Article alert: Don't judge species on their origins
Every once in a while, a group of seminal ecologists gets together to kick around an idea. Sometimes that idea is a fundamental component of ecological practice, natural resource management, or environmental policy, and sometimes their conclusion gets people all sorts of riled up. For example, this last week a commentary by Mark Davis et al. ran in Nature that criticized how we manage non-native and invasive species. This paper received press from a variety of sources, including the Scientific American podcast, and the Ecological Society of America before making it onto the ESA's email list, Ecolog. They argue that most non-native species control is based in tradition and eco-ecultural bias within the conservation community.
The analysis and backlash have jumped across the internet faster than the front of the almost entirely uncontained fires in Arizona.* Commentary grew quickly and an author defended his work and the peer-review process of Nature on Ecolog, providing the debate further fuel.
Now that the semantic tinder box is fully ablaze, what exactly did the authors say, conclude and recommend? Well, like most things in ecology, it's complicated. My interpretation of their arguments is as follows:
1. Ecosystems are changing at an unprecedented rate due to human pressures including development, resource use and climate change, driving shifts in communities of organisms. With these changes, ecological communities more commonly consist of "non-native" species that are then eradicated based on their origin rather than their ability to thrive in new places at the expense of other endemic species.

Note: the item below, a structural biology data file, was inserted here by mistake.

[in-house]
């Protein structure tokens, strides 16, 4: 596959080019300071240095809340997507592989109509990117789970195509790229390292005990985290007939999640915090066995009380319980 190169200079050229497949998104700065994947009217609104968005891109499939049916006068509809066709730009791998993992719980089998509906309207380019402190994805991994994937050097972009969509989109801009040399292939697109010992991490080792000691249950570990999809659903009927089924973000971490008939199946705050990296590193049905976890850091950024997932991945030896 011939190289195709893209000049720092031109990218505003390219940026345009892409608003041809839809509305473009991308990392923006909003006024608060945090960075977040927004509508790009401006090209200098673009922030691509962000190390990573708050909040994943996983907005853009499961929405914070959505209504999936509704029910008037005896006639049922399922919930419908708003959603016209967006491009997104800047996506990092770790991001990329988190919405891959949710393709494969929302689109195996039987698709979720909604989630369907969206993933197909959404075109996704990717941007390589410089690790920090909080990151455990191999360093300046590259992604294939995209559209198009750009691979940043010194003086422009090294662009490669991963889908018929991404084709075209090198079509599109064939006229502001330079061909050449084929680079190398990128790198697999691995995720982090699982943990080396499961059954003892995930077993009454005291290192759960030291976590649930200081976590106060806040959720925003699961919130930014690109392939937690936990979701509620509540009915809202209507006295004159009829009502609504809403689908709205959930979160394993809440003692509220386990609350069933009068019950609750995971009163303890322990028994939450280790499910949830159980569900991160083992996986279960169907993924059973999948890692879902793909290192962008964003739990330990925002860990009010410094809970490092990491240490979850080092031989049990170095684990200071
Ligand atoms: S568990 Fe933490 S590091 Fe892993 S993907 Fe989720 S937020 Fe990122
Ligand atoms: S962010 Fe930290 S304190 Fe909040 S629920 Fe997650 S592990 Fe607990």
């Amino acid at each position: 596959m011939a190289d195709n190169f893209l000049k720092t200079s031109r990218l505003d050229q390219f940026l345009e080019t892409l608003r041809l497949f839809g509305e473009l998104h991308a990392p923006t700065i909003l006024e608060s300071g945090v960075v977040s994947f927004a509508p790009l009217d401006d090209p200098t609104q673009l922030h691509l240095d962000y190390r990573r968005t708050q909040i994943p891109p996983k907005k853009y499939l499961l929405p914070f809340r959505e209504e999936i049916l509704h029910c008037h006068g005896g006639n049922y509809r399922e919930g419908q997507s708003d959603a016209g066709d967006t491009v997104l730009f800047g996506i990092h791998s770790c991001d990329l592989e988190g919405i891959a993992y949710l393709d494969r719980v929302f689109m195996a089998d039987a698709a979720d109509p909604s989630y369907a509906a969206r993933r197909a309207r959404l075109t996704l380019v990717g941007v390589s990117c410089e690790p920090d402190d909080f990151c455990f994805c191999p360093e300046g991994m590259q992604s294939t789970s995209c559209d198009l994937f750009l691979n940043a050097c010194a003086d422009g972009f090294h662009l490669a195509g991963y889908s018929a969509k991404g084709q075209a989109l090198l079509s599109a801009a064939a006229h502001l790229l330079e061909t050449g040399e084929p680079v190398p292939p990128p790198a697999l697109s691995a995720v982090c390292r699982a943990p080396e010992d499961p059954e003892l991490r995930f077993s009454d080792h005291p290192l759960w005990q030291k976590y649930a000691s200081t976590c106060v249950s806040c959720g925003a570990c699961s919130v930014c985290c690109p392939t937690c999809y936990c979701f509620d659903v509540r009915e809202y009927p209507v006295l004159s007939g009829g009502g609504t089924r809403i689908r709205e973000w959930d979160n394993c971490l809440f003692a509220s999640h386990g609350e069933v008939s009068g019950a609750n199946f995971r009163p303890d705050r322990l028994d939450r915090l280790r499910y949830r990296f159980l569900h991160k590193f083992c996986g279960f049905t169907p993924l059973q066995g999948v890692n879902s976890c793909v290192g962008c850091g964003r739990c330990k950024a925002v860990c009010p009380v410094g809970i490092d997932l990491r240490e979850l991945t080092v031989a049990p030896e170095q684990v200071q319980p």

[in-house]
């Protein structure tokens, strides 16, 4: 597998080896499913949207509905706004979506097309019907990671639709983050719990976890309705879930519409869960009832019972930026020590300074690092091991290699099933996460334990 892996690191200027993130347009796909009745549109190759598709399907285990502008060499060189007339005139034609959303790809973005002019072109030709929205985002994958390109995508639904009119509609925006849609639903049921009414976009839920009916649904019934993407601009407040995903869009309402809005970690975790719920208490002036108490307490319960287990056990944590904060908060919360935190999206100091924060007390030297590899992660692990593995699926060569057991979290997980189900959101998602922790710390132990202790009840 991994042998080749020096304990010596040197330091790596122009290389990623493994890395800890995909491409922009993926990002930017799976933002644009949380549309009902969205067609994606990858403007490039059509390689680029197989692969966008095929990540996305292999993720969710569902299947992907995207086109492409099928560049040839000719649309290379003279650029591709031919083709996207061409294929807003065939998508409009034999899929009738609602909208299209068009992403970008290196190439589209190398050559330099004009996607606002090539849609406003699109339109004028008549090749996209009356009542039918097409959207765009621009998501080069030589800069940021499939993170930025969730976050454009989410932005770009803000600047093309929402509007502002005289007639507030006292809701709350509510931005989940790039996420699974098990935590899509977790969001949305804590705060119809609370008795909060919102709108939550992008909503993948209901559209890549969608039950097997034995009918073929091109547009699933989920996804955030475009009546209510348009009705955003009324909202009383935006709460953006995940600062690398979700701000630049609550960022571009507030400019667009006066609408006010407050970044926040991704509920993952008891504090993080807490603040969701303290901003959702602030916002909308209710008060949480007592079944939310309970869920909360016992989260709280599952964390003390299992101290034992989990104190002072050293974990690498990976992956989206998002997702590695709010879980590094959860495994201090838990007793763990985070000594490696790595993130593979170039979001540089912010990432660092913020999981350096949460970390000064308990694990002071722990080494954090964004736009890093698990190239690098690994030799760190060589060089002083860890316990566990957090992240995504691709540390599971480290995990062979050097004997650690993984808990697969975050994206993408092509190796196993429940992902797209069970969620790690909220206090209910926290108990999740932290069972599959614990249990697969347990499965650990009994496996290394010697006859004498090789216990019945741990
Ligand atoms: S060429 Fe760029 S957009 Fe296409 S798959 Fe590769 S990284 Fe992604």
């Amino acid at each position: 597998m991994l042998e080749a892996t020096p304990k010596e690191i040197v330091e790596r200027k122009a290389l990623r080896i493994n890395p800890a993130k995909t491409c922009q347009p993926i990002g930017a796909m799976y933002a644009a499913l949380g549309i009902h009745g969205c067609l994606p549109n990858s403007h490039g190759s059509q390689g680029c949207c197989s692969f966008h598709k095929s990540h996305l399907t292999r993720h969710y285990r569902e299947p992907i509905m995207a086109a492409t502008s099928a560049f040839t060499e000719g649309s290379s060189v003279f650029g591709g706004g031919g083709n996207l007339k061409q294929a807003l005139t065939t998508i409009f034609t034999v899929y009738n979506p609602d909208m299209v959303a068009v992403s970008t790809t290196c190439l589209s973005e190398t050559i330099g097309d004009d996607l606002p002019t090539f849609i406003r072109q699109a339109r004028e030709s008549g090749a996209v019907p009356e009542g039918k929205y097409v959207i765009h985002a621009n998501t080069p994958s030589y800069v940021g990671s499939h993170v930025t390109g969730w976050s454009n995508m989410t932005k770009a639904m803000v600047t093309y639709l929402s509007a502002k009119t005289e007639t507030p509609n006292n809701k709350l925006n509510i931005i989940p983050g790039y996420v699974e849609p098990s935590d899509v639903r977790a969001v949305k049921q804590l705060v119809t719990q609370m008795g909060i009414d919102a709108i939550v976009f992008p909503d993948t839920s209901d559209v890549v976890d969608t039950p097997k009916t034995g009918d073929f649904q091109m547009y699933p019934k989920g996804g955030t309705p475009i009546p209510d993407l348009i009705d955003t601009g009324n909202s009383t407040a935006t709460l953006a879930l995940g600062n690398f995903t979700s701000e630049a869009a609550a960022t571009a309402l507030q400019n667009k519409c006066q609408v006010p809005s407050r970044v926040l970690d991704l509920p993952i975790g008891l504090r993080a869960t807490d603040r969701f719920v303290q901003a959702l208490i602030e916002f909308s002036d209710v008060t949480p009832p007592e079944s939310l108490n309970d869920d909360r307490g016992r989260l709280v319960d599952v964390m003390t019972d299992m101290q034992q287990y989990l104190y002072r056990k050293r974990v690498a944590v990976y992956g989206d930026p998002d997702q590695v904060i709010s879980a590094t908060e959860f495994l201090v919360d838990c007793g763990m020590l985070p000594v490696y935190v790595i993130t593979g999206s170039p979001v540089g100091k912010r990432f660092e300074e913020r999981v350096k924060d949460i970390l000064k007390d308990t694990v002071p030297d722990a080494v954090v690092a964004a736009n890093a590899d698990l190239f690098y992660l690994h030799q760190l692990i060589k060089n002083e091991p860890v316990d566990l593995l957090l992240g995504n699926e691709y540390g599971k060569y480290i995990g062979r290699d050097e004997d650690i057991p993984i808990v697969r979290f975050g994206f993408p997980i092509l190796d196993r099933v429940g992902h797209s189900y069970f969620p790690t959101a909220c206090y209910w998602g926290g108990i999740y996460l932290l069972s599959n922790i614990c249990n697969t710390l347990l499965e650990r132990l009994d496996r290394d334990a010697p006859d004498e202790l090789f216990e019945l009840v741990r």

2. Non-native species can increase local biodiversity, not always at the expense of the local ecology.
3. Native species expanding their ranges and population size, like the mountain pine beetle (Dendroctonus ponderosae), adversely affect ecosystems, but we don't try to eradicate them.
4. Invaders like tamarisk (Tamarix sp.) don't degrade ecosystems, they take advantage of modified hydrologic (or more broadly, environmental) conditions that have already shifted ecosystem structure and function. Therefore, tamarisk and species like it should get a free pass.
5. Because some introduced non-native species are merely showing up or expanding after human disturbance, these species may merit less attention, especially if they do less damage than 3. and increase diversity like in 2.
6. Invasion control is expensive and uses resources that could be spent better elsewhere--besides in some examples (USDA and honeysuckle), the introduced species benefit other species!
My personal take is that this over-authored piece (19 people for two pages!?) is a bit of a no-brainer. It builds on already exhausted arguments without regard for the implications of their premise on those actually performing invasion control. While I could write this off as a piece by academics for academics, I'll do my best to stray from being dismissive, instead hitting their points one by one with a foot in application and a foot in research.
1. Unprecedented changes are undoubtedly occurring in the world's ecosystems due to numerous pressures. With these changes there have been large shifts in species' biogeography, including range expansions and contraction, biological invasions and shifts in community composition, among species native or otherwise. The implications of this are less well understood than Davis et al. imply. Biotic homogenization, the combination of functional homogenization and taxonomic homogenization, is occurring as specialist species are displaced, often by native generalists (Clavel et al 2011, Olden et al. 2004), but just as likely by invaders. To accept this inertia as both largely harmless and unstoppable seems a bit premature, especially in systems that will be indefinitely managed to provide targeted ecosystem goods and services e.g. agricultural systems, forests, wetlands, etc. At what point have we scuttled the idea of control too soon or too late?